the unpleasant name of garbage soup was what my aunt called this soup. it was a way to use the leftovers that had left over from meals past ,gasp left overs ..use every bit of the food you fix . toss nothing . even a half of cup of spaghetti adds to this soup . makes it better . cheese and mac make it creamery. this is a way of living from way back . in the early 20
sugarsmom2 donna wva
current weight: 221.0
Fitness Minutes: (110) Posts: 12,736 9/12/11 8:01 P
I used to fix "Clean Out the Refrigerator" soups and casseroles. I learned real quick not to use the title as the family tends to think this is spoiled food. Now calling it "Stone Soup" - tends to make them think it is planned for.
Linda - North East Indiana, USA `Goal to build myself up to reach 1,000 fitness minutes per month.
I love the idea. Haven't done this. But we used to get together with a camping club and we would have everyone bring their chili recipe or at least over half of those attending the campount and we would put it all in one big roaster-let all those flavors mingle-it was amazing how good it would be. The rest brought the bread or dessert and it was wonderful. It isn't hard to have a good time for a little bit of money if one thinks like this.
Pounds lost: 21.0
Fitness Minutes: (110) Posts: 12,736 9/10/11 3:21 P
I haven't ever done this before, but I'm going to start. I read something recently about saving all of your vegetable scraps instead of throwing them away. Skins, cut off ends, funky bits, whatever, and putting them in a bag in the freezer. Then when you go to make soup (or whatever) you can toss them in the pot. I've done this with chicken bones before and I've also made stock by boiling chicken bones and then frozen the stock to use later.
The article I read also talked about saving the chicken skin for making stock, which is something I have never done because I generally buy skinless chicken breasts. But I'm thinking about buying a whole chicken for the first time ever and saving all of the bits (bones, skin, etc) to make stock. Chicken with the skin on it will stay moister when you cook it, but you mostly find the skinless breasts because everyone is so worried about the fat...which is where all of the flavor is.
There was much rejoicing!
current weight: 216.0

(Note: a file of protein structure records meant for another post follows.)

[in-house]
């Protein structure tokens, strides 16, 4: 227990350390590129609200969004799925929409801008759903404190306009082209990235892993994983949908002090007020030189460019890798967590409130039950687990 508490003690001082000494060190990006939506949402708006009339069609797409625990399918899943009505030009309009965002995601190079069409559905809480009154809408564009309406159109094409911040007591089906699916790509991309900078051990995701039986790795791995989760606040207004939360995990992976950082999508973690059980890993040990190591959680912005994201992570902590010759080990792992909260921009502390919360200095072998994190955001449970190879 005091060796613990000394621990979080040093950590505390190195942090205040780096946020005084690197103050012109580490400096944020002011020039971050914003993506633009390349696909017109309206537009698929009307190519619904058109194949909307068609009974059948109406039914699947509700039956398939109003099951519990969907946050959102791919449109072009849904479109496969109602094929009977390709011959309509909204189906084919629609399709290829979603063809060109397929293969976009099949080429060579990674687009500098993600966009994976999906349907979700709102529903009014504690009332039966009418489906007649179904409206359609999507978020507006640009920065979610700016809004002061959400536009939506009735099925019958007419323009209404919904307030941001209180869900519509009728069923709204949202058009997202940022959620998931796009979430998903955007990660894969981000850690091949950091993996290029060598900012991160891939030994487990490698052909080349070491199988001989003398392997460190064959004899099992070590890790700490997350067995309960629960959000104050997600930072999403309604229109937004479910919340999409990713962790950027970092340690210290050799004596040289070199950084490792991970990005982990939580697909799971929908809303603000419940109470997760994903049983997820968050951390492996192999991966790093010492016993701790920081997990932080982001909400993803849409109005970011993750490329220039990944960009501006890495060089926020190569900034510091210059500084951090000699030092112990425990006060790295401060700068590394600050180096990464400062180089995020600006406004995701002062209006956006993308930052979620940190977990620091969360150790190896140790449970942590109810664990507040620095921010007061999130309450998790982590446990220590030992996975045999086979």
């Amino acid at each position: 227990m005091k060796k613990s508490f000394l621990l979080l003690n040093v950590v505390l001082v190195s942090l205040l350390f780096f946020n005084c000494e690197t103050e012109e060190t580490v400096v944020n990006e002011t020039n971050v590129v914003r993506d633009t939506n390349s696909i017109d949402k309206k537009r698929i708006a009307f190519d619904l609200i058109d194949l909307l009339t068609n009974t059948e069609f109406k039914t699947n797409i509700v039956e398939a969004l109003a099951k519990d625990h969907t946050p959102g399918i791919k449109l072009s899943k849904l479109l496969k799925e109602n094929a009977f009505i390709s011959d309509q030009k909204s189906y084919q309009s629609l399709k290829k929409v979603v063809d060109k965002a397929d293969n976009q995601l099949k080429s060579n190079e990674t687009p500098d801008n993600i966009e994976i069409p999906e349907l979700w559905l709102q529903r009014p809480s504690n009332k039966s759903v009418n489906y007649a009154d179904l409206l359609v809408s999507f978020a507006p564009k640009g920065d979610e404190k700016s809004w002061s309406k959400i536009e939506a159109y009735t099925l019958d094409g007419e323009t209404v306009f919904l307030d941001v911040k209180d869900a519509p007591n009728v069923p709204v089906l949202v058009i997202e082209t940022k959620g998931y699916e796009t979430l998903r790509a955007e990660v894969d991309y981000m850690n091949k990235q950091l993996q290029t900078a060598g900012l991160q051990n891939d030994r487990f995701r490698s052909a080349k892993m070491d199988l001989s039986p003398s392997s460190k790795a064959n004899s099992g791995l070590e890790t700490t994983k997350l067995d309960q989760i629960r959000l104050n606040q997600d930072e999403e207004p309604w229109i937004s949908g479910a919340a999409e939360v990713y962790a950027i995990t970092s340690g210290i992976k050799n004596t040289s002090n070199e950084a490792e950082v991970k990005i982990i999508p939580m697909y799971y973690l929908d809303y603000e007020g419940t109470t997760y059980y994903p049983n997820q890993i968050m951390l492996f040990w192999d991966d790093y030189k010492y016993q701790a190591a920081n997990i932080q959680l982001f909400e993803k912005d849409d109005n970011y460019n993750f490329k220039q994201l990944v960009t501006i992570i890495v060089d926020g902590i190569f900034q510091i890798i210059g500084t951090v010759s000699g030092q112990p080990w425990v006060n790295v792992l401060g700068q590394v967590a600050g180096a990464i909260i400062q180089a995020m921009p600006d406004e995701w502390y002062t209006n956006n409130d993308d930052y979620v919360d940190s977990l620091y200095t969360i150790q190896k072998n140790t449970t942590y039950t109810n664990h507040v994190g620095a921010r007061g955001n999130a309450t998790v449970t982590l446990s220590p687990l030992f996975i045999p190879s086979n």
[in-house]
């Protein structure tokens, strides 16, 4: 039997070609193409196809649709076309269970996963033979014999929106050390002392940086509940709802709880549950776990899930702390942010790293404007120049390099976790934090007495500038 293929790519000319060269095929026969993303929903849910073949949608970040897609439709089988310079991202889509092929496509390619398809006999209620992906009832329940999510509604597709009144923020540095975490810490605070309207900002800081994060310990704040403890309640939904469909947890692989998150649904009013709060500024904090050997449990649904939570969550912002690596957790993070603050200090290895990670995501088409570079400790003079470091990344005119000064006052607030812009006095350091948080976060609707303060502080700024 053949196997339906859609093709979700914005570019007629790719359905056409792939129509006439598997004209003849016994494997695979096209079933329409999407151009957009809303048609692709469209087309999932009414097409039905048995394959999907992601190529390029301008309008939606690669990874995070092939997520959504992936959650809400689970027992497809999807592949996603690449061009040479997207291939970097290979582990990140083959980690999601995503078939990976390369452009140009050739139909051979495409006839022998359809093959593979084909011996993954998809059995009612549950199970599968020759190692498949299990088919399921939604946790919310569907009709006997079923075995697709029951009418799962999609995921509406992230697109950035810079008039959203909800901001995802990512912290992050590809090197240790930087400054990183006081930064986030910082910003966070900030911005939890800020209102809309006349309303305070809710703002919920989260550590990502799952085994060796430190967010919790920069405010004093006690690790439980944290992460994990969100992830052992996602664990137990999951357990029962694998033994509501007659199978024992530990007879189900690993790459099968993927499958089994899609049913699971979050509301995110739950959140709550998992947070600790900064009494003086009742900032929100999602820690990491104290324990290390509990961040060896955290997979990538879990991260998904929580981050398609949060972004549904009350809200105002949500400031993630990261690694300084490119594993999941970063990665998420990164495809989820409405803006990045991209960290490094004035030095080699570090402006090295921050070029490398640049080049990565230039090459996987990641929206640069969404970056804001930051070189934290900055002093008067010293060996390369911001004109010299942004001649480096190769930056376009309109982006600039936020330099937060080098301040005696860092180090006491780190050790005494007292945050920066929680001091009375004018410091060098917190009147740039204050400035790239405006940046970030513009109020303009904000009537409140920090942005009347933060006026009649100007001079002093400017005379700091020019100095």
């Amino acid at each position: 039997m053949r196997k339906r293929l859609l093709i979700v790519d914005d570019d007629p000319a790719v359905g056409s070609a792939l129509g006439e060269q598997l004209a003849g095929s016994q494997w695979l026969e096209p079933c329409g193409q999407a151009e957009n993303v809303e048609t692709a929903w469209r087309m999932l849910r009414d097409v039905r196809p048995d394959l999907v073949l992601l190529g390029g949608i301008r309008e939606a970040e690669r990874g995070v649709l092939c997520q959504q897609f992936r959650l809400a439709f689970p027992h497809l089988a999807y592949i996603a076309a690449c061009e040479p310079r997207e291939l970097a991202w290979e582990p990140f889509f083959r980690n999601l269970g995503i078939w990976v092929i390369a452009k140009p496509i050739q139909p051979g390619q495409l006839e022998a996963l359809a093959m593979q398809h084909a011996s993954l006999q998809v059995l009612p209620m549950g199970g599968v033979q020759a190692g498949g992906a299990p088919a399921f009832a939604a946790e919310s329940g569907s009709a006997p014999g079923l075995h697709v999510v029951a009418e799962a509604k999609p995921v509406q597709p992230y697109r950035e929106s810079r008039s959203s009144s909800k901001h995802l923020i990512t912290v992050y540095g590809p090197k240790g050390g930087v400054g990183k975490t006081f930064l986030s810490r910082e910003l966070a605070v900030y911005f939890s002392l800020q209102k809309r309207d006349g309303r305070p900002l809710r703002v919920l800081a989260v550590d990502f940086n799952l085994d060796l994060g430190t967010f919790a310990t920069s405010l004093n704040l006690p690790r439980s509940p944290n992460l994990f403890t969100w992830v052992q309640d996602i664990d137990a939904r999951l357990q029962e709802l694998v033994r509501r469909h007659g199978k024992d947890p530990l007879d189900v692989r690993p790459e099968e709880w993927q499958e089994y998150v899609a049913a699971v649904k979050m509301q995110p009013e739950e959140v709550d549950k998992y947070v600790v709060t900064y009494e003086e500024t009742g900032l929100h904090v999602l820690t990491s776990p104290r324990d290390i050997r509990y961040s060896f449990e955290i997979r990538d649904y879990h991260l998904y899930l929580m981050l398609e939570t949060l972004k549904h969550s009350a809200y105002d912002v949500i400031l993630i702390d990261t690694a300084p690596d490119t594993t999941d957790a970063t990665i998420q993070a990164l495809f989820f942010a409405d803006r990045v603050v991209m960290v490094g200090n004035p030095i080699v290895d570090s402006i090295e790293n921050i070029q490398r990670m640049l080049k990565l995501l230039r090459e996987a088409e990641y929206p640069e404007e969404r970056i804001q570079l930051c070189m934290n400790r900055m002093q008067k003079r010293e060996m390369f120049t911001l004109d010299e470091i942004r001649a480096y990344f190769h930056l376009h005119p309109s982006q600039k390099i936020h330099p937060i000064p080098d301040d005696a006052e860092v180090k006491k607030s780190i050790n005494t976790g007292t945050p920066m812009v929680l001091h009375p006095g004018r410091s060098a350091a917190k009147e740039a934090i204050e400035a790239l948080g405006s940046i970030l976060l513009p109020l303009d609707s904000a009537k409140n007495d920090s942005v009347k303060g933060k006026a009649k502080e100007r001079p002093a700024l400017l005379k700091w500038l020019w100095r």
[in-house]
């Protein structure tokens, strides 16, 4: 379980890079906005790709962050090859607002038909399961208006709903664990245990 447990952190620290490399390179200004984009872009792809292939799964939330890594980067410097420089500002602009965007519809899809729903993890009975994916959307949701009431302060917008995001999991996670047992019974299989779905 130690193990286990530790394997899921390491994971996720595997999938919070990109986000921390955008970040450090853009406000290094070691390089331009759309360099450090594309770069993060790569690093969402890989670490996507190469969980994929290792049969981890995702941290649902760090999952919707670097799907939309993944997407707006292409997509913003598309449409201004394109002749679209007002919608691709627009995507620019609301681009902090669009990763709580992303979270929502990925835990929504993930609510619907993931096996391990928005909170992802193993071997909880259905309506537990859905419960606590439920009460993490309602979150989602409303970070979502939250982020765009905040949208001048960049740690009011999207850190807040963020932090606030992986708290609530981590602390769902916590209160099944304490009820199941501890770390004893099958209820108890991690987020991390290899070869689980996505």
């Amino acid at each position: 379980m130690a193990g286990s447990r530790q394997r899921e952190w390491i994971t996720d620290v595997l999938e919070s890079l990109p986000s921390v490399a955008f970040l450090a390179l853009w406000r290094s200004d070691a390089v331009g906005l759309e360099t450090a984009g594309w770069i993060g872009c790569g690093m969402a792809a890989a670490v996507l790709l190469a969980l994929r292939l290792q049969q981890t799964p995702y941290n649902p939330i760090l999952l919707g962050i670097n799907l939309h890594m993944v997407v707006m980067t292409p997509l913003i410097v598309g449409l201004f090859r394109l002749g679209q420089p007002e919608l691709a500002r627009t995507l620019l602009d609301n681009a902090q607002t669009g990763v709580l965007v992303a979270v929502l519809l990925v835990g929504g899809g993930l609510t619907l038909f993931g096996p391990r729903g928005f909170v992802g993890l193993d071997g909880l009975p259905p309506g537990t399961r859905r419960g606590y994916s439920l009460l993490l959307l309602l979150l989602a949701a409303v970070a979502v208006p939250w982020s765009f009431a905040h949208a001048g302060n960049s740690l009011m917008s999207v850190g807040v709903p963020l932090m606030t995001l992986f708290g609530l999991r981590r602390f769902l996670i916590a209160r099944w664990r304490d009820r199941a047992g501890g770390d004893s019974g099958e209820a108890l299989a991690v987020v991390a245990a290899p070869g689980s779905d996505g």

Fitness Minutes: (1,126) Posts: 129 9/10/11 2:54 P
One more thing I just thought of: if you didn't have enough ingredients all at once, you could always keep scraps in a resealable bag in the freezer, until you had enough for the soup. Say you did a stirfry and had only the apples (or carrots, or onions, or whatever) leftover from that, but maybe later in the week or the next, you'd have additional leftovers ... you could just add them to the bag as you went along, then plan for the soup when you finally had enough to make it a go.
I was beginning to think that I was the only person who still remembered that special little story I was taught in my earliest school years. It's a great story, and a good way of making some pretty good soup, too. Thanks for sharing it.
One of the fables I remember from the earliest part of my childhood was the one about villagers who thought that they had nothing to eat, until a stranger came and introduced them to the magical recipe for Stone Soup (there's an entry for the fable on Wikipedia, which is slightly different from the one I was told, but still the same idea). In short, the only "magic" to it was that they already had all the ingredients (except the stone, which was extraneous, anyway); they just didn't realize that they could combine them and cooperate to form something beneficial and delicious.
I'm not sure why that stuck with me all these years, but yesterday as I was doing some weekly prep work on veggies, I realized I had the makings of a pretty good stone soup, in all the scraps I was about to throw out. The veggies were clean, but I had chopped off the ends and outer skin of the onion, and had scraped off the outer layer of carrots and chopped off their ends, too; and I had a handful of grape tomatoes in the fridge that was looking a little too wrinkly to just eat, outright; and there was that half-can of green beans from dinner over the weekend that we never finished eating, which wasn't enough for another whole meal... add to those a few celery pieces and chopped red bell pepper that I had in the freezer, plus a bunch of herbs and spices, and right now I have a stock pot boiling on the stove that is full of a heavenly-smelling vegetable soup mixture. Since a lot of the ingredients were end pieces and skins, I will likely just let it simmer several hours and get all of the goodness out of the veggies, then strain them out and use it for the broth in other applications (it freezes well for future recipes, too!). But yum, I might have to have a bowl with a nice hunk of bread, before I store it!
It also occurred to me, what a fun and economical potluck idea this could be: have each of your guests bring a single vegetable item (an onion, a head of garlic, a bag of baby carrots, a bunch of parsley, some celery, a tomato, a couple of good-sized potatoes... really just about anything you like, but don't forget also to have someone bring a baguette, to accompany the finished product!), then provide the pot and seasoning and the hosting space, along with beverages, and whip up a nice vegetable stew in the background while you play games or chat or watch movies, or what have you. Easy on everyones' pocketbooks, and a great excuse to get together and enjoy some camaraderie... especially nice with fall right around the corner.
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